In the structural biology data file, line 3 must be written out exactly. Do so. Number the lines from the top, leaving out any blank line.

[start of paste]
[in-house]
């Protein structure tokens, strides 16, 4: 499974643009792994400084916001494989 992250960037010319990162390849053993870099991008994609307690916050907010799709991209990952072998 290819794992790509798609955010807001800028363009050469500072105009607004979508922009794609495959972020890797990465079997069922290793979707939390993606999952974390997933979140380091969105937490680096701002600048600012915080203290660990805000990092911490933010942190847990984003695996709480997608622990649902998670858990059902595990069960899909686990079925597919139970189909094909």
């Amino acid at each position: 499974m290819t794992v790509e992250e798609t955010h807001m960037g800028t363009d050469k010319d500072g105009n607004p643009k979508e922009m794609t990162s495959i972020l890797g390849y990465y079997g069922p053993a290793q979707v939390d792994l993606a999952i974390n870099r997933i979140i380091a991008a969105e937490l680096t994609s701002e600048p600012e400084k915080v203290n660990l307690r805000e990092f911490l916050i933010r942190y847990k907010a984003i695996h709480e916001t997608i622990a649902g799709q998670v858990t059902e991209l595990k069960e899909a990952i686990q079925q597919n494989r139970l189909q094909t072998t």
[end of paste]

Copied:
């Amino acid at each position: 499974m290819t794992v790509e992250e798609t955010h807001m960037g800028t363009d050469k010319d500072g105009n607004p643009k979508e922009m794609t990162s495959i972020l890797g390849y990465y079997g069922p053993a290793q979707v939390d792994l993606a999952i974390n870099r997933i979140i380091a991008a969105e937490l680096t994609s701002e600048p600012e400084k915080v203290n660990l307690r805000e990092f911490l916050i933010r942190y847990k907010a984003i695996h709480e916001t997608i622990a649902g799709q998670v858990t059902e991209l595990k069960e899909a990952i686990q079925q597919n494989r139970l189909q094909t072998t």